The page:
Filling in the spaces: An interview with Connie T. Braun

In my opinion, a book that takes me into another person’s world while also sending me off into my own (as I lift my eyes from the page) is a good book! So it was with Silentium: And Other Reflections on Memory, Sorrow, Place, and the Sacred (Wipf & Stock, 2017) by Connie T. Braun.51UcJrDqkNL._SX312_BO1,204,203,200_

This collection of poetry and essays forms a memoir both of Connie’s mother, who fled Poland in the upheavals of the Second World War, and Connie herself, as we enter her childhood and powerful family bonds in B.C.’s Fraser Valley, and travel along to sites of family history. It’s memoir, yes, but a kind of “quest” or discovery literature too.

I experienced many resonances as I read: our common Mennonite heritage, our appreciation for the writing of Patricia Hampl, places H. and I also saw on a tour to Poland. And the surprise mention of Linden, Alberta, where I grew up! I was also taken into the differences, my immigration past being the 1920s arrival of my grandparents to Canada, hers a postwar arrival. Connie Braun has become one of the most significant Mennonite writer-witnesses to that particular period and those events. Continue reading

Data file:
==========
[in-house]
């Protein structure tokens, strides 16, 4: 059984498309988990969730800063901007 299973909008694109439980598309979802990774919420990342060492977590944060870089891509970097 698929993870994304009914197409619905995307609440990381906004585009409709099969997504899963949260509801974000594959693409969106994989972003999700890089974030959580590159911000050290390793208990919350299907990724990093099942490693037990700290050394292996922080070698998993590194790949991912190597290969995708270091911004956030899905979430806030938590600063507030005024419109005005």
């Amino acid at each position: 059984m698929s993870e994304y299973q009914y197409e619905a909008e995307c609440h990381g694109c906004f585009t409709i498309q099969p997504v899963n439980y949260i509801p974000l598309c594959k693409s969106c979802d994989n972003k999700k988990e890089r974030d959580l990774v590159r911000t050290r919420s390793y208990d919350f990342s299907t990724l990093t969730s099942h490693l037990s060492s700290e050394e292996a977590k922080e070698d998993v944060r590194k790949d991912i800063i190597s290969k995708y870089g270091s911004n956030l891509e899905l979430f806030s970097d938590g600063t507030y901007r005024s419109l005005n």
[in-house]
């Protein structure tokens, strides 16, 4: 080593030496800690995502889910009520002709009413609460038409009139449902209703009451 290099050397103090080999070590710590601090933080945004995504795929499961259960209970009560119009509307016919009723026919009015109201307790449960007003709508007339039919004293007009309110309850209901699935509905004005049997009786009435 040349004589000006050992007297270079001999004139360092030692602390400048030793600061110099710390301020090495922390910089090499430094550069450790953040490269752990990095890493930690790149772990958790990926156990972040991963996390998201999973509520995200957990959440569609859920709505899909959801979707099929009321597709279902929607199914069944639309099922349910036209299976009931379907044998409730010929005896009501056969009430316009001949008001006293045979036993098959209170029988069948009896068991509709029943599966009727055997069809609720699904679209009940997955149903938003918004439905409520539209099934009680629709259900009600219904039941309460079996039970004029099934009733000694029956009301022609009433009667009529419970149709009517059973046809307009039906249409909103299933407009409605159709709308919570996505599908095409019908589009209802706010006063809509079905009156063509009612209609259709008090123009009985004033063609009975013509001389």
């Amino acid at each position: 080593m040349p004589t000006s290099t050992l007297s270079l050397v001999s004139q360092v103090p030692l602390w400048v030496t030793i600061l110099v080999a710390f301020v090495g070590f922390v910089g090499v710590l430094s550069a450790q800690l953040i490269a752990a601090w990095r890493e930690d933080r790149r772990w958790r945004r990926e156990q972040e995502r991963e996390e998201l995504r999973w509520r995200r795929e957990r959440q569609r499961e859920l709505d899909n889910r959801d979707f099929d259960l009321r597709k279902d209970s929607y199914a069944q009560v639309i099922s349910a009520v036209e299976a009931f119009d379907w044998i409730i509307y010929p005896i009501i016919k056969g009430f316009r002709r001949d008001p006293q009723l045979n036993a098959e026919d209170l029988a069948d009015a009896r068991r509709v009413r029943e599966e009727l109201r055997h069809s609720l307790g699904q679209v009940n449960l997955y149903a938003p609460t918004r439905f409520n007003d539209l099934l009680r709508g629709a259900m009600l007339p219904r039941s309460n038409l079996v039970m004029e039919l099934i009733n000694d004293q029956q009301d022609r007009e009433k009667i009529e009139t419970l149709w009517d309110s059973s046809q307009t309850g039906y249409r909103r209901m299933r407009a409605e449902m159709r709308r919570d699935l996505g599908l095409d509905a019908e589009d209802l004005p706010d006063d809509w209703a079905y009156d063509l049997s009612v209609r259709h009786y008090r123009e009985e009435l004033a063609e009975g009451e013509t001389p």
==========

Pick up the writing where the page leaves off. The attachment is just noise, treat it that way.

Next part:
Personal Narratives of Place and Displacement: Day Three

I’m not as tired this evening as last. I’m buoyed, in fact, with the energy that the end of a conference often carries–the goodbyes, the summing-up words, the realization that 38 presentations have gone by and wow! they were rich individually and as a collective and we’ll all be carrying fragments of the event home with us, like the baskets of leftovers gathered in the Gospel feeding-of-the-multitudes stories after everyone was fed, for our ongoing nourishment into further endeavours of writing or reading or scholarship or just plain living. Continue reading

Personal Narratives of Place and Displacement: Day Two

It’s been a long day, a good day, and I’m tired, but a few thoughts as promised about day two of the Mennonite/s Writing VIII conference. Beginning from the end.

The conference re-located from the University of Winnipeg to Canadian Mennonite University across the city this evening for what was billed as a “Creative Evening.” That is, we listened to five writers of varying ages and genres as well as a pair of musicians: Jennifer Sears, Len Neufeldt (his writing read by Robert Martens), Jessica Penner, Casey Plett, Maurice Mierau and Carol Ann Weaver on piano with Marnie Enns singing. Although not all these artists are young or entirely new to Mennonite Lit, in the main they are newer voices gaining strength and recognition among us, and it was a delight to hear them. Continue reading